The Flyers are scrubbing their connections with Kate Smith, the late singer whose music is linked to the NHL team’s success for many fans, as the club looks into racist lyrics she sang.

That includes covering a bronze statue of Smith that stands outside Xfinity Live! and removing her iconic recording of “God Bless America” from their Wells Fargo Center playlist.

“We have recently become aware that several songs performed by Kate Smith contain offensive lyrics that do not reflect our values as an organization,” the Flyers said in a statement. "As we continue to look into this serious matter, we are removing Kate Smith’s recording of 'God Bless America’ from our library and covering up the statue that stands outside of our arena.”

Since 1969, the team had played Smith’s version of Irving Berlin’s "God Bless America” before must-win games, where it proved to be a good-luck charm. According to the Flyers, the team went 101-31-5 in games where Smith’s version of the song aired, including 3-1-0 when Smith sang the song live at the Spectrum beginning with the Flyers’ 1973 home opener against the Toronto Maple Leafs.

Most memorably, Smith performed “God Bless America” in person before the team captured its first Stanley Cup in 1974. In recent years, Lauren Hart has sung a duet version of the song alongside footage of Smith.

Hart didn’t respond to a request for comment. CMG Worldwide, which licenses Smith’s work, also did not respond to a request for comment.

The Flyers erected the statue of Smith, who died in 1986 at age 79, outside the Spectrum in 1987. After the Spectrum was demolished in 2011, Smith’s statue was moved to the parking lot of Xfinity Live!

Kate Smith's statue once sat outside the Spectrum, and was later moved outside XFINITY Live!.
--- Steven Falk / Staff photographer
Kate Smith's statue once sat outside the Spectrum, and was later moved outside XFINITY Live!.

The Flyers’ move came a day after the New York Yankees pulled Smith’s 1939 version of “God Bless America,” which the team had played at Yankee Stadium in the seventh inning for 18 years.

The Yankees stopped using the song after a fan informed them about the lyrics, the New York Times reported. It’s unclear what prompted the Flyers to act now, considering the songs have been around for more than 80 years. The team didn’t say whether anyone had contacted it with complaints.

“We are surprised it took the Flyers this long to catch on,” local Black Lives Matter activist Asa Khalif said. He said activists, including himself, had expressed their anger over Smith’s work to the team via social media, emails, and phone calls for more than a year.

“We are glad they had the courage to stand up to racism and anti-blackness, and took the bold move to cover the racist statue, but they don’t get four stars," he said. “The Flyers knew about Kate Smith’s history and her racist lyrics.”

Khalif, a Democratic candidate for City Council at large in the May 21 primary, said he and other Philadelphia activists would “publicly shame” the Smith statue Saturday, hanging a sign from its neck reading, “Under these sheets is a racist bigot.”

Ultimately, Khalif said, he would like to see the Flyers remove the statue and cultivate a relationship with activists “so we can get in front of things like this.”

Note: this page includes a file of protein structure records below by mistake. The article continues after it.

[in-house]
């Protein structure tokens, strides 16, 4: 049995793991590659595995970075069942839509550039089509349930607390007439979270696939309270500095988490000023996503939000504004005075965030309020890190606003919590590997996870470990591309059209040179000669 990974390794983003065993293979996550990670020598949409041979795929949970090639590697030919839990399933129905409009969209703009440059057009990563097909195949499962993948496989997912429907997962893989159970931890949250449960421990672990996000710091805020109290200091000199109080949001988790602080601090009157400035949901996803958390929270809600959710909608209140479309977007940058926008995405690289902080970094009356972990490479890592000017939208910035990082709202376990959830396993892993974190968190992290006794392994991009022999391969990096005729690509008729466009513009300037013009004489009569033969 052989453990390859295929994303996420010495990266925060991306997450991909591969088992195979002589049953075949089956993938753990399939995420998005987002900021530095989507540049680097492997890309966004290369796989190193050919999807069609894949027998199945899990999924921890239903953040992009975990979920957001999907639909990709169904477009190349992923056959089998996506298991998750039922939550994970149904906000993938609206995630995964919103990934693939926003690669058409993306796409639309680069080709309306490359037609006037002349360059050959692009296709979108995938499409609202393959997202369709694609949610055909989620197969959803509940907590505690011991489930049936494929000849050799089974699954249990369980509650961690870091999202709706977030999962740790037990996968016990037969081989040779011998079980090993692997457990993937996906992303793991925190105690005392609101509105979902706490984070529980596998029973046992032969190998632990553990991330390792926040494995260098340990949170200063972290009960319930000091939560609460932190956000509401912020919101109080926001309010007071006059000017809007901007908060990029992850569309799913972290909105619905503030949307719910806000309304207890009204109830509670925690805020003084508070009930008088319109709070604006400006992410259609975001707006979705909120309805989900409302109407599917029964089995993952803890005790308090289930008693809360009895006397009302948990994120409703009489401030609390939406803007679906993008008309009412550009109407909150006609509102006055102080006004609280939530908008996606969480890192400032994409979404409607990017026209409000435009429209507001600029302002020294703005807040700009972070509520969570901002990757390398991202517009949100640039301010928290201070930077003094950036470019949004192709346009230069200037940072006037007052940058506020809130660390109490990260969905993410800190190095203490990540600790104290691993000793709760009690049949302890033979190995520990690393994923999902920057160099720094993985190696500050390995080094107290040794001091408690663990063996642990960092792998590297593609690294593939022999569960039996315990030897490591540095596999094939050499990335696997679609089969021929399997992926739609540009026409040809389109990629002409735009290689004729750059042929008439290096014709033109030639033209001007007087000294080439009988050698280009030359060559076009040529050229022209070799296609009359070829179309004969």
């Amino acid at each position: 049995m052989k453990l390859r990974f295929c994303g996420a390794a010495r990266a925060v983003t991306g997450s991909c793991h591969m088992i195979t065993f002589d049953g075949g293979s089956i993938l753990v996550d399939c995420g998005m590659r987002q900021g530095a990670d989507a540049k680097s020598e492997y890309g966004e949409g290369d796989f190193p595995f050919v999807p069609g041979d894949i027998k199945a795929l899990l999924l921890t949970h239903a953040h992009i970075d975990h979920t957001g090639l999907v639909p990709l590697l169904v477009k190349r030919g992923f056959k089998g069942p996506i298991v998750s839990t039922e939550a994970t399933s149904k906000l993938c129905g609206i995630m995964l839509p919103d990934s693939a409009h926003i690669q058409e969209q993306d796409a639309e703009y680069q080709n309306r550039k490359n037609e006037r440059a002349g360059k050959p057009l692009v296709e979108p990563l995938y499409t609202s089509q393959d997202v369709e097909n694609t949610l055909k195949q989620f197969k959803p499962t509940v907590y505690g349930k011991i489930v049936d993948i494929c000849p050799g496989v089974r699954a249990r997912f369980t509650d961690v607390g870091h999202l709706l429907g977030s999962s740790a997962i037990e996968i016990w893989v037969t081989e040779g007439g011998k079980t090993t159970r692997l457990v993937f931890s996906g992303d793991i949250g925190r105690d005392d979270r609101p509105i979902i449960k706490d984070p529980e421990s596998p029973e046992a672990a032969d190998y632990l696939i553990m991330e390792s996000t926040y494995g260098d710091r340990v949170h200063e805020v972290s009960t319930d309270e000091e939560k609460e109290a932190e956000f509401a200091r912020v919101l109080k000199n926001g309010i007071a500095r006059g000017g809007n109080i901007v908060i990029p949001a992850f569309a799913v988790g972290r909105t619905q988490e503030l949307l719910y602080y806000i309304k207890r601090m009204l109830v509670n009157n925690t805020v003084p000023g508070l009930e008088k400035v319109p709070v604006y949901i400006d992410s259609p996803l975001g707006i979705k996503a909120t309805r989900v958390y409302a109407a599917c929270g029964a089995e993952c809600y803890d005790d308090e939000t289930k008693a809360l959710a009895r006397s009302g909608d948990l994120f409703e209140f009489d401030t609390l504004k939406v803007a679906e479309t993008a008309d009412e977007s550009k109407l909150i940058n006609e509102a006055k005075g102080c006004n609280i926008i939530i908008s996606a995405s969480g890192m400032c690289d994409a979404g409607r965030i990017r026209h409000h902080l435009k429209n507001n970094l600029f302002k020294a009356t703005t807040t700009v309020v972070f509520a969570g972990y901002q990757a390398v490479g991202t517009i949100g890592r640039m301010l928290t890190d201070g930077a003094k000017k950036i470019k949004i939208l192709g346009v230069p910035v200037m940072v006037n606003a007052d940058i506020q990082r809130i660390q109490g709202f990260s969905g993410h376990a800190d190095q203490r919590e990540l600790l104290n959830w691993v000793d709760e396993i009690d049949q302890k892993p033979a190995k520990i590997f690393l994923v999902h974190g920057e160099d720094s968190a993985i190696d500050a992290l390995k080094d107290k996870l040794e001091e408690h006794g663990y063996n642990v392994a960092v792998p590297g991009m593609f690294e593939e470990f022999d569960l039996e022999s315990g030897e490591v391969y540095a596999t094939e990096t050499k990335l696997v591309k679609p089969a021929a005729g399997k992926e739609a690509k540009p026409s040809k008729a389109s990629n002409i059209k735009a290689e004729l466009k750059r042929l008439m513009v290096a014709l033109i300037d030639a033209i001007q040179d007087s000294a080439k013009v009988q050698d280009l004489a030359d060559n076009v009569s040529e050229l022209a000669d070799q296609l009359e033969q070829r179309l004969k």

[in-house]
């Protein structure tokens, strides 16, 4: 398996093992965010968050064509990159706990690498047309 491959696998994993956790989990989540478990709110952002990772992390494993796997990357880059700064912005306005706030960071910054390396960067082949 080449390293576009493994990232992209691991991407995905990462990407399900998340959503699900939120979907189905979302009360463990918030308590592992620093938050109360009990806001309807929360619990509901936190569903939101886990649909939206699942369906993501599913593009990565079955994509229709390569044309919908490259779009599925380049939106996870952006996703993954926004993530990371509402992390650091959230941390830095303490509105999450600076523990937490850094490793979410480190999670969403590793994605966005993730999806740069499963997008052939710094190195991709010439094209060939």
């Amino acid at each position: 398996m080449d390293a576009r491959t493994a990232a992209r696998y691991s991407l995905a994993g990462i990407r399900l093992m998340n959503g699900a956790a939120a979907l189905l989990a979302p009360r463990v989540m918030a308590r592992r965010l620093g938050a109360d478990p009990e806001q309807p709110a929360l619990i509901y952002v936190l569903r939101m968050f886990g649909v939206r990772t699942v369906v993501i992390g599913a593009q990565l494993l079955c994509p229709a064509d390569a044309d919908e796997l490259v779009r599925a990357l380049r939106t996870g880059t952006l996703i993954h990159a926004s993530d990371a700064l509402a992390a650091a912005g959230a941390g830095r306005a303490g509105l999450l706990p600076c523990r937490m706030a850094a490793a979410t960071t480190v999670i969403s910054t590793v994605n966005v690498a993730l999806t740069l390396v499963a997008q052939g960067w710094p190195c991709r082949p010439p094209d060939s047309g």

The Flyers didn’t say what might happen to the statue after the review.

A worker looks at the covered Kate Smith statue outside Wells Fargo Center.
DAVID MAIALETTI / Staff Photographer
A worker looks at the covered Kate Smith statue outside Wells Fargo Center.

Marc Mellon, the sculptor of the eight-foot-tall statue, had a measured reaction.

“As a fan of doing the right thing, I think what the Flyers did was completely appropriate, but I hope that we can also have a conversation about this,” Mellon said. “We need to put all these things into context. But was it appropriate singing those songs? I 100 percent doubt it.”

Smith, who was known as “the Songbird of the South,” was born in Virginia in 1907 and grew up in Washington. She was a major star of radio and early television, and continued recording into the mid-1970s.

In 1931, Smith recorded “That’s Why Darkies Were Born,” written by Ray Henderson and Lew Brown, which includes the lyric, “Someone had to pick the cotton.” There is some question about whether there was a satirical nature to the song, which was also recorded by the African American artist and civil rights advocate Paul Robeson, and was referenced in the 1933 Marx Brothers film Duck Soup.

In the 1933 film Hello, Everybody!, Smith sang “Pickaninny Heaven,” which directs “colored children” living in an orphanage to fantasize about a place with “great big watermelons.”

State Sen. Anthony Hardy Williams, a Democratic candidate for mayor in the primary, commended the Flyers in a Friday tweet, and WIP host Glen Macnow wrote on Twitter that he thought the Flyers made the right call, even if he didn’t understand the timing.

But the move to scrub ties to the singer — who has been honored with a stamp and the Presidential Medal of Freedom — caught some former players and longtime fans off guard. Bob Clarke, the Hall of Famer who is the club’s senior vice president, said he was surprised that the statue was covered while the club was determining its long-term plans.

He added that it “seems foolish to me to be going back so many years with something like this."

Bob Kelly, a left winger on the Flyers’ 1974 and 1975 Stanley Cup-winning teams, said he was shocked by the controversy and only knew Smith “as our good-luck charm."

And Karl Condello, a Flyers season-ticket holder during the team’s heyday from 1969 to 1985, was so upset that he phoned the team’s office.

“The song was from 1939. That’s 80 years ago, and the world was completely different," he said.

Staff writers Sam Carchidi and Oona Goodin-Smith contributed to this article.